Sleepy Common Seal, Cross-voe-sand, Northmavine, Shetland.
It's not all birds.
After hearing, yesterday, about further sightings of my iduna warbler at Sandgarth and seeing photographs suggesting Sykes's, I decided that's where I would be birding this morning. The possibility of yesterdays Blyth's Reed only made it more attractive.
Sandgarth is one of my favourite birding spots on Shetland. Loads of trees and brush and access, all provided by the landowner. I wasn't the only person there of course but I quickly made my presence felt when a pale acrocephalus popped up in front of me. The short primary projection, all plain greyish back and long, dark, bill suggested only one thing...my first Blyth's Reed Warbler for many a year. It wasn't a shy bird but it was damned elusive when it wanted to be. It finally flew off into the trees and I went to look elsewhere. Lots of Blackcaps and Lesser Whitethroats, including one with signs of an Eastern subspecies. I ended up at the end of the bushes, a few hundred yards from the top of the Voe, overlooking a small Iris bed where the iduna had been seen yesterday. A small, very pale, warbler sat up about 12 inches in from the edge of the plantation. Calling away wildly and quickly it was plain that this was not the Blyth's Reed Warbler. Sitting in just enough cover, it prevented those with scopes from seeing some of the crucial ID points but several were convinced that it was not Booted Warbler but, rather, Sykes's Warbler, judging by the bill color, call and overall "jizz". To confuse things further this bird disappeared without being formally identified and the Blyth's Reed turned up. I give in! That would have been nice to have on my "Self Found" list
Other birds in the area were some local Mealy Redpolls and Yellow-browed Warbler. The Voe had Red-breasted Mergansers and Eider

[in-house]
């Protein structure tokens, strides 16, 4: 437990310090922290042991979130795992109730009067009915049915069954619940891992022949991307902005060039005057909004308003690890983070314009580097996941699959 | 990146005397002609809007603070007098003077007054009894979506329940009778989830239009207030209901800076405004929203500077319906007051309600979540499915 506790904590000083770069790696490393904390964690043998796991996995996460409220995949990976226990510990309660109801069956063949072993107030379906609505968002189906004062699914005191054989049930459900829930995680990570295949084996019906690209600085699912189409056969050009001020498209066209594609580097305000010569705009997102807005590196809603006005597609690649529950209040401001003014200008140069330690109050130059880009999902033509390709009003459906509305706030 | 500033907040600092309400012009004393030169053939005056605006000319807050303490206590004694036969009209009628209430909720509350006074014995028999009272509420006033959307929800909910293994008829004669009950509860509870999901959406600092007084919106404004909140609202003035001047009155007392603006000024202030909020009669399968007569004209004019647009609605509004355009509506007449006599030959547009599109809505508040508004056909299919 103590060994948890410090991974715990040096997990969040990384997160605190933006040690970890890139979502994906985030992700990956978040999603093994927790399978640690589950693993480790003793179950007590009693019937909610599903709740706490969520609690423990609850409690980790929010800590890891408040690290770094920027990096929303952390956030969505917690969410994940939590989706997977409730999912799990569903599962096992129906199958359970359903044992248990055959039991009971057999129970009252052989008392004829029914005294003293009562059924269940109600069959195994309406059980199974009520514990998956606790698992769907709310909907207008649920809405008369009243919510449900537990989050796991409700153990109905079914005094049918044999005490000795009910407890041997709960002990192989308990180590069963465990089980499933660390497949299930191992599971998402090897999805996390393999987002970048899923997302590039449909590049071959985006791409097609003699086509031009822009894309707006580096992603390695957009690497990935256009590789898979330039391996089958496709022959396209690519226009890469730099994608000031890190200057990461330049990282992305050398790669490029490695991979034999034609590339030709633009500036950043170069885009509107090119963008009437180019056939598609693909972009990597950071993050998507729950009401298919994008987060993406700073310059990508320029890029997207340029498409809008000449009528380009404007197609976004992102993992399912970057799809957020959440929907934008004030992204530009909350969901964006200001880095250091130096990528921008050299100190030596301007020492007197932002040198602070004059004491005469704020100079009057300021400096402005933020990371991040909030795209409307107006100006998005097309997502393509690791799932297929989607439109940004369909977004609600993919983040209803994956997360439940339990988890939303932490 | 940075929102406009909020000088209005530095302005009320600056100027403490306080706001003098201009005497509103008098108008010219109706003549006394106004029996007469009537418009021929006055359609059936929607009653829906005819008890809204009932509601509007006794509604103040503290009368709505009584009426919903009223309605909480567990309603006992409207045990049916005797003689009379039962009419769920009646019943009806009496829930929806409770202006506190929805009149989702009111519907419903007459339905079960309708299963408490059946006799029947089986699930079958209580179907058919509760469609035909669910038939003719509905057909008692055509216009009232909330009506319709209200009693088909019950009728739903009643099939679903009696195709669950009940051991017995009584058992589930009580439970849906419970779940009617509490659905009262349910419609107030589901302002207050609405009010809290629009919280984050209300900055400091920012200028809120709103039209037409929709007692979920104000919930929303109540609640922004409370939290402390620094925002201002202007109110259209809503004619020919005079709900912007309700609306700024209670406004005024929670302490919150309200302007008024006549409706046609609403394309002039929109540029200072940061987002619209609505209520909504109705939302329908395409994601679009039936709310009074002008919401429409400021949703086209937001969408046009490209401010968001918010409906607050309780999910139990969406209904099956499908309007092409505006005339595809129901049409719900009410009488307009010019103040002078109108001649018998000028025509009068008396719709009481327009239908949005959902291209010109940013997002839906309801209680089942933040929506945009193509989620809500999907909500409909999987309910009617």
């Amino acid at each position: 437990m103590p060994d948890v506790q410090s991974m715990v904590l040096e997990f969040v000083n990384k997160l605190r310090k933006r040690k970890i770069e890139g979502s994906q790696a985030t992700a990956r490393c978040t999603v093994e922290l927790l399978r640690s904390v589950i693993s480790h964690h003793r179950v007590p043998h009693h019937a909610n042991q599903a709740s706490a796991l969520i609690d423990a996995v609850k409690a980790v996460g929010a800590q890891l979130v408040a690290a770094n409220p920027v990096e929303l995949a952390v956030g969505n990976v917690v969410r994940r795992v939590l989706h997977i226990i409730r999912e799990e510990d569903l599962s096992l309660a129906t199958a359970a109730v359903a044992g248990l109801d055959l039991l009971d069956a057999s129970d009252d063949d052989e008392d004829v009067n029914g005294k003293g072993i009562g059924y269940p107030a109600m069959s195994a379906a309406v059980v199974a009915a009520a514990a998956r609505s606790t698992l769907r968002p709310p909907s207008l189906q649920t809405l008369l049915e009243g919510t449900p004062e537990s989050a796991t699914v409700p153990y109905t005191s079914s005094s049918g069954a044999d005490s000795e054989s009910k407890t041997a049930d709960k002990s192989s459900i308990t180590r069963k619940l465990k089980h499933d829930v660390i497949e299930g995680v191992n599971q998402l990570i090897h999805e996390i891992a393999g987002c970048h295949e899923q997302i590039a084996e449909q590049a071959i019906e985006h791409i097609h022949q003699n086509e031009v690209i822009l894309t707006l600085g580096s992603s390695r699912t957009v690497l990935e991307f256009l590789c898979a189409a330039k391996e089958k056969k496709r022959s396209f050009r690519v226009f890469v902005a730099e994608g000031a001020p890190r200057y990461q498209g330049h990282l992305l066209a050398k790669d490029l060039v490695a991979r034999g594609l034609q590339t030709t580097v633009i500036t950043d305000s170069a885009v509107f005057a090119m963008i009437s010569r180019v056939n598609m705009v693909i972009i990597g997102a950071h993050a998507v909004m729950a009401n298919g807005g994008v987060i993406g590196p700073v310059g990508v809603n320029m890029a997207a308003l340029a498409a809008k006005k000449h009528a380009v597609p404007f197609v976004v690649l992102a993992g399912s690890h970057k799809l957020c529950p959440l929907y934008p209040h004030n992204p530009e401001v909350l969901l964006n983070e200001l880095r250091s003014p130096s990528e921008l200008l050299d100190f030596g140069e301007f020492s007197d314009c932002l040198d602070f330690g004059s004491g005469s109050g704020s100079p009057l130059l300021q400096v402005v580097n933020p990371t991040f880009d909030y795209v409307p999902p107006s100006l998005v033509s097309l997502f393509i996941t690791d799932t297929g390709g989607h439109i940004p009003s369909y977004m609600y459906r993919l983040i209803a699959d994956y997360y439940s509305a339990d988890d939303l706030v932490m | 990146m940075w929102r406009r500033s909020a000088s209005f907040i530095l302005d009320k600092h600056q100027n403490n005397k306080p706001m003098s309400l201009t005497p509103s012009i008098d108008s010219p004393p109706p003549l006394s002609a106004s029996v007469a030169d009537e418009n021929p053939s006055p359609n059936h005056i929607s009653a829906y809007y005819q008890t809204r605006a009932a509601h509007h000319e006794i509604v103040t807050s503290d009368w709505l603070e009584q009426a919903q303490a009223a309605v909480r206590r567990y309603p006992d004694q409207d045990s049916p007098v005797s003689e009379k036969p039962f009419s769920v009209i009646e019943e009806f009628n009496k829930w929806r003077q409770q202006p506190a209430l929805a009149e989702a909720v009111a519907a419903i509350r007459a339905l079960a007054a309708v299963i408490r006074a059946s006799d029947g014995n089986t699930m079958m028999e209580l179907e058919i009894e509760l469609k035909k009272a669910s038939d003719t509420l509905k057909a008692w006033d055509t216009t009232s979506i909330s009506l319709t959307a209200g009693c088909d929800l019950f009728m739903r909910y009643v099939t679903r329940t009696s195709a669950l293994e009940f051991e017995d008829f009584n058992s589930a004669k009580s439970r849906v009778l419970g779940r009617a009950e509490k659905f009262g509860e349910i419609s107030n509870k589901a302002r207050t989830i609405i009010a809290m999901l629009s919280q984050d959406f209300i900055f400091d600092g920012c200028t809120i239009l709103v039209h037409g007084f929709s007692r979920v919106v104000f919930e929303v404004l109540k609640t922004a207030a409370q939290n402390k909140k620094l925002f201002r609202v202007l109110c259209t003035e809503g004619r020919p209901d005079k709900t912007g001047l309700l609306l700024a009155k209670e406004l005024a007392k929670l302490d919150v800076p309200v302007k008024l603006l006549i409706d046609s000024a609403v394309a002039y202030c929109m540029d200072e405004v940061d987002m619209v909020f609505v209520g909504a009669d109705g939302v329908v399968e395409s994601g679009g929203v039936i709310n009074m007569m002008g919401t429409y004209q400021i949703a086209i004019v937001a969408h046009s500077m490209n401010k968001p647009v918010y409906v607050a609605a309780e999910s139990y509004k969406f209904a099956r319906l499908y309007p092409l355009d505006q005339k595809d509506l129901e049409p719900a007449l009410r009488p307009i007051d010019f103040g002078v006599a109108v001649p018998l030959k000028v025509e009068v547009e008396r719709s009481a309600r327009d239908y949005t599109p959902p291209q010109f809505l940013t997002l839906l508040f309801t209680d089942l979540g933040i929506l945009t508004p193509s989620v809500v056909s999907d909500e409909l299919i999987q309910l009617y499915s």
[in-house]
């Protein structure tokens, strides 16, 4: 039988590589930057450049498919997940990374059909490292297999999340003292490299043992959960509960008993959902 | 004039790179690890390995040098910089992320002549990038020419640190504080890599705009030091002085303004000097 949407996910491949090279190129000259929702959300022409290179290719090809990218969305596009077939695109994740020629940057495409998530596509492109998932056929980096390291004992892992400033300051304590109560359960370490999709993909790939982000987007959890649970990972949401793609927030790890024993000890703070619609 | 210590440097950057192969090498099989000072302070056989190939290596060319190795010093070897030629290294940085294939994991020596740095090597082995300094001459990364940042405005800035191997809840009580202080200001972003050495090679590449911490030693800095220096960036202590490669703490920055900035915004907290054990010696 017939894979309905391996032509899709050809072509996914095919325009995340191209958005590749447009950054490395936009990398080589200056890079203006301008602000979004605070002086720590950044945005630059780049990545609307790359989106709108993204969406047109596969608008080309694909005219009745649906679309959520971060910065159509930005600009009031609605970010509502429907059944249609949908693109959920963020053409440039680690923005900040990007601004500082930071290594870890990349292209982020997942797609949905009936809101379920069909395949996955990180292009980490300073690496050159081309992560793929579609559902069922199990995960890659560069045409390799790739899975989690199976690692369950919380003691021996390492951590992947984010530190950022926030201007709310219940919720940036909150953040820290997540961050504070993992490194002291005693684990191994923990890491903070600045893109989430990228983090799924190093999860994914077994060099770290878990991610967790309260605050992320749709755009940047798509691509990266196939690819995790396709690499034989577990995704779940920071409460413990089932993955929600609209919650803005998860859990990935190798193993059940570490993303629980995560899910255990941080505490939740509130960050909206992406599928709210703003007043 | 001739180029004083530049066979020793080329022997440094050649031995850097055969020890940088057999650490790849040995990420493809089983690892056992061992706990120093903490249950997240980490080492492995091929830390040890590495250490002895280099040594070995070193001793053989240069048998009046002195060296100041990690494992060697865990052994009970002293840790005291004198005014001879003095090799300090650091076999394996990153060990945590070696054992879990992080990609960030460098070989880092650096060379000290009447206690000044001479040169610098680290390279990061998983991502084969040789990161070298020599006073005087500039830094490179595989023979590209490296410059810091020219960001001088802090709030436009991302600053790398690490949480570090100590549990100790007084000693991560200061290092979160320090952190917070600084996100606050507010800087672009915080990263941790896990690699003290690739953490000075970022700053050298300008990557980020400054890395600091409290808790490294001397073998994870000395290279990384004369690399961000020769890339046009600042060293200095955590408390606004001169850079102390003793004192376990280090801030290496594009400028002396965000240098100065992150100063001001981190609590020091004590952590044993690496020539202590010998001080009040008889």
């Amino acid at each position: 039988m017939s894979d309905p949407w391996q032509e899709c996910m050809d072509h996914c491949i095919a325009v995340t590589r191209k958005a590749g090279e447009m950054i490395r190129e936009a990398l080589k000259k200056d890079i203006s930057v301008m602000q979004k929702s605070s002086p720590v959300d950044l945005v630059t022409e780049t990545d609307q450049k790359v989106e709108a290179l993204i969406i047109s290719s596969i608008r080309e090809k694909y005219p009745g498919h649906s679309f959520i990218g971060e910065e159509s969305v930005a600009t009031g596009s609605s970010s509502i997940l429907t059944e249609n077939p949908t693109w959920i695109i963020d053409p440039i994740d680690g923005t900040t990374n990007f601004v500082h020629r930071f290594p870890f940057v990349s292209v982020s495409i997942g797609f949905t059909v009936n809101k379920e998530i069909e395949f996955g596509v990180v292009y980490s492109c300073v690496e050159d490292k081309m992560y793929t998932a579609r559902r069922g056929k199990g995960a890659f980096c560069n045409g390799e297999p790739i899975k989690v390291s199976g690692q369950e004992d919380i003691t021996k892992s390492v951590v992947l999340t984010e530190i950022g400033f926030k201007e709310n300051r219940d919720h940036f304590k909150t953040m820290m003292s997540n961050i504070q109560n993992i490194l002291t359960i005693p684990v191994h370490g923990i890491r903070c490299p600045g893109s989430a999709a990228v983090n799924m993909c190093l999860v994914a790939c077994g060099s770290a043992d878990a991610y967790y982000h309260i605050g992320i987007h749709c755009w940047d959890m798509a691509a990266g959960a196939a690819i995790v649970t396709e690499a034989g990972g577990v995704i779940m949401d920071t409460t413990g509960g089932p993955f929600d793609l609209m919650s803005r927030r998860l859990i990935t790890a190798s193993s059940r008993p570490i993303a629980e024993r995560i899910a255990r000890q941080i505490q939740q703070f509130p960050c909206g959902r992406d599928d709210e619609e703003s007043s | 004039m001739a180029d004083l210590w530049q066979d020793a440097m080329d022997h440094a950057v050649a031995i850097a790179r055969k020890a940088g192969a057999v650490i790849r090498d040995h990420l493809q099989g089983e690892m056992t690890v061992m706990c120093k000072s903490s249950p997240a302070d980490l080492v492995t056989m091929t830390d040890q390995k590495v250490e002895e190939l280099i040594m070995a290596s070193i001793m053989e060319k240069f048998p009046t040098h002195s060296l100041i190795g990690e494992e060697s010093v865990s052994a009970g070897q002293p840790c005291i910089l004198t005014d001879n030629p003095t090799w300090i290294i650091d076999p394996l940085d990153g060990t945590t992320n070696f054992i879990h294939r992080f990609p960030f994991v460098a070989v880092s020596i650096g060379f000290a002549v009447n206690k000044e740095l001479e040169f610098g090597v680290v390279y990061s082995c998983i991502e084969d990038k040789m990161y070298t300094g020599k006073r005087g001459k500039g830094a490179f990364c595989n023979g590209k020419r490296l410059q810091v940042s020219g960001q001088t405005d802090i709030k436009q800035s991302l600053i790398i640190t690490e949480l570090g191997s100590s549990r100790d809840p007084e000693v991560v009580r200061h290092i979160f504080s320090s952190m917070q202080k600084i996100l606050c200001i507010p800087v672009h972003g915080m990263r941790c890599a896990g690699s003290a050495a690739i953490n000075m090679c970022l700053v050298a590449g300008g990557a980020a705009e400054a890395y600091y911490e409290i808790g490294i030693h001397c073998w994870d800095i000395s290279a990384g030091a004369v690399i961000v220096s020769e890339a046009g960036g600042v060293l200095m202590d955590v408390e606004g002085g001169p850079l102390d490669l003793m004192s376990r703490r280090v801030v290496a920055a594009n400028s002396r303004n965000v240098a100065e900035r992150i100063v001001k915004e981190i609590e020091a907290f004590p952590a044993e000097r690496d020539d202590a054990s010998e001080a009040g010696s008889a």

Blyth's Reed Warbler, Sandgarth
Lesser Whitethroat, it's outer tail feathers were completely white suggesting, perhaps, halimodendri, Sandgarth
Mealy Redpoll, Sandgarth
After Sandgarth I headed to Kergord plantation via the Sizzling Sisters Burger Van! (I don't make them up, honest.). Amazingly I found another First on the wall of the local ablutions (no snide emails or comments please). About a dozen moths were resting there and they turned out to be Brindled Ochre.
Brindled Ochre, Voe
Kergord held few birds with the exception of two Yellow-browed Warblers and a Red-breasted Flycatcher.
Time was marching on and I decided that I would spend the night somewhere on Esha Ness for somewhere different. There were a few birds including the ubiquitous Ravens and Hooded Crows also a few Whooper Swans and a Short-eared Owl. I visited the small pier at Hamna Voe where I was surprised to find a Blackbird nest amongst some crab pots. Zetlandica Wren were present along with the local Kleinschmidti Rock Pipits.
There were some amazing views of Aurora Borealis that night. I also slept in a Wig-Wam!
Scaup, juvs, Loch of Helga, Braewick
Kleinschmidti Rock Pipit, Hamna Voe
Blackbird nest in crab pots on the pier, Hamna Voe
View East from Braewick
View South between Hillswick and Braewick. The first water is Sand Wick, the jutting out bit is the Ness of Hillswick. The larger island is the Isle of Waterhouse and the large bay behind is the Bay of St. Magnus. The Houlma Sound runs between the island and the Ness.